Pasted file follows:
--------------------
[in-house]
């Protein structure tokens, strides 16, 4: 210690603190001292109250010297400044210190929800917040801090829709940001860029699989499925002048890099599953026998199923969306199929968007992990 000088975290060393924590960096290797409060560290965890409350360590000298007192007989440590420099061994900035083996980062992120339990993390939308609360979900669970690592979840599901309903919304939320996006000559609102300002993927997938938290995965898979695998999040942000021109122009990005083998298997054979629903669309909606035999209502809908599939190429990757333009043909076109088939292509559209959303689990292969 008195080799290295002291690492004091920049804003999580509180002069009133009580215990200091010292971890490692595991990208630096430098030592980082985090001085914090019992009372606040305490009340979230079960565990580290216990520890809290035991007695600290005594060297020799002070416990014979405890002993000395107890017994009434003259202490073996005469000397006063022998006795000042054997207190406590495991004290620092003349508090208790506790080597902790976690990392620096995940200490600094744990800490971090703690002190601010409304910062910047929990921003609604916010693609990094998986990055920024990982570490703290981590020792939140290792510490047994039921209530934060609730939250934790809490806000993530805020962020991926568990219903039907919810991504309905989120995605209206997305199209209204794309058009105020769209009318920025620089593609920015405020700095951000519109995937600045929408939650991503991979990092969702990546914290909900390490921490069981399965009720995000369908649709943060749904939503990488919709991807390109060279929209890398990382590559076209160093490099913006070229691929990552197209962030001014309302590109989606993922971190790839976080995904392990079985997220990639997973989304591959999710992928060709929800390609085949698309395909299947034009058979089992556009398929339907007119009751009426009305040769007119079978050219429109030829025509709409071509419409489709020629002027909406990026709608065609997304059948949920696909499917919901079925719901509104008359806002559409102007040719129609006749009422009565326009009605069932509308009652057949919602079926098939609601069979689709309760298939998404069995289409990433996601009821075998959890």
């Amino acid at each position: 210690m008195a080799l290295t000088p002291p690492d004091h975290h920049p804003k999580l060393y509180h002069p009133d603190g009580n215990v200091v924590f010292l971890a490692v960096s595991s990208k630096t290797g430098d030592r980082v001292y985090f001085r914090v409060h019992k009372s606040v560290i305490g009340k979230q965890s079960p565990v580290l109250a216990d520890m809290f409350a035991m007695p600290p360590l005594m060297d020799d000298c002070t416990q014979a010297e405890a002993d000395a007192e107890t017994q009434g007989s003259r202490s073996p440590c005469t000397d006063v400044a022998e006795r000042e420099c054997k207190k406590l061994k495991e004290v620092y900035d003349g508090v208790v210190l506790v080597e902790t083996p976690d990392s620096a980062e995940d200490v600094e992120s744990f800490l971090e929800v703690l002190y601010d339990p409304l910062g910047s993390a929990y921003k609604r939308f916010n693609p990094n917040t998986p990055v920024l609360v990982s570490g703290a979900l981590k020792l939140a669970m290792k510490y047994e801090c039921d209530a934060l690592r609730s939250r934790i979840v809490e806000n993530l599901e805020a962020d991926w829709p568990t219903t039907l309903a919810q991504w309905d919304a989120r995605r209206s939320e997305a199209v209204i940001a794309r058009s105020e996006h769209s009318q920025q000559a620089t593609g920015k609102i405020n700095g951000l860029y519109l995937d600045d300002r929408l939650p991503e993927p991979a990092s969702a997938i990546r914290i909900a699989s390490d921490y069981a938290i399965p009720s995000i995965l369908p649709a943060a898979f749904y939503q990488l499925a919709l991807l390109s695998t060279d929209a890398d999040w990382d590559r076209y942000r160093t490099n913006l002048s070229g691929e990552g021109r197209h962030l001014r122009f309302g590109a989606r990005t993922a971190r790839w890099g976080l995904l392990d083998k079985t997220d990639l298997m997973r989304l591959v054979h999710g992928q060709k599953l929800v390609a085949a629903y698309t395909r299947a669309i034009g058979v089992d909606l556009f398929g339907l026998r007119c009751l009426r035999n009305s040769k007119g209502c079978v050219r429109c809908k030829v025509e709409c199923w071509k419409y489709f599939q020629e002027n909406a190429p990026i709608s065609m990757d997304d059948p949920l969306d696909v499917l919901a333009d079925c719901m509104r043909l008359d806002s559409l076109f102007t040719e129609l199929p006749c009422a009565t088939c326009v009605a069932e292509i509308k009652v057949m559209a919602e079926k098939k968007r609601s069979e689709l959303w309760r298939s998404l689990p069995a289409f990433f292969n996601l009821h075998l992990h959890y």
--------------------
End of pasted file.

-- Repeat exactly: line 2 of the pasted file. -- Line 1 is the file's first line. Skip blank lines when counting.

């Protein structure tokens, strides 16, 4: 210690603190001292109250010297400044210190929800917040801090829709940001860029699989499925002048890099599953026998199923969306199929968007992990 000088975290060393924590960096290797409060560290965890409350360590000298007192007989440590420099061994900035083996980062992120339990993390939308609360979900669970690592979840599901309903919304939320996006000559609102300002993927997938938290995965898979695998999040942000021109122009990005083998298997054979629903669309909606035999209502809908599939190429990757333009043909076109088939292509559209959303689990292969 008195080799290295002291690492004091920049804003999580509180002069009133009580215990200091010292971890490692595991990208630096430098030592980082985090001085914090019992009372606040305490009340979230079960565990580290216990520890809290035991007695600290005594060297020799002070416990014979405890002993000395107890017994009434003259202490073996005469000397006063022998006795000042054997207190406590495991004290620092003349508090208790506790080597902790976690990392620096995940200490600094744990800490971090703690002190601010409304910062910047929990921003609604916010693609990094998986990055920024990982570490703290981590020792939140290792510490047994039921209530934060609730939250934790809490806000993530805020962020991926568990219903039907919810991504309905989120995605209206997305199209209204794309058009105020769209009318920025620089593609920015405020700095951000519109995937600045929408939650991503991979990092969702990546914290909900390490921490069981399965009720995000369908649709943060749904939503990488919709991807390109060279929209890398990382590559076209160093490099913006070229691929990552197209962030001014309302590109989606993922971190790839976080995904392990079985997220990639997973989304591959999710992928060709929800390609085949698309395909299947034009058979089992556009398929339907007119009751009426009305040769007119079978050219429109030829025509709409071509419409489709020629002027909406990026709608065609997304059948949920696909499917919901079925719901509104008359806002559409102007040719129609006749009422009565326009009605069932509308009652057949919602079926098939609601069979689709309760298939998404069995289409990433996601009821075998959890």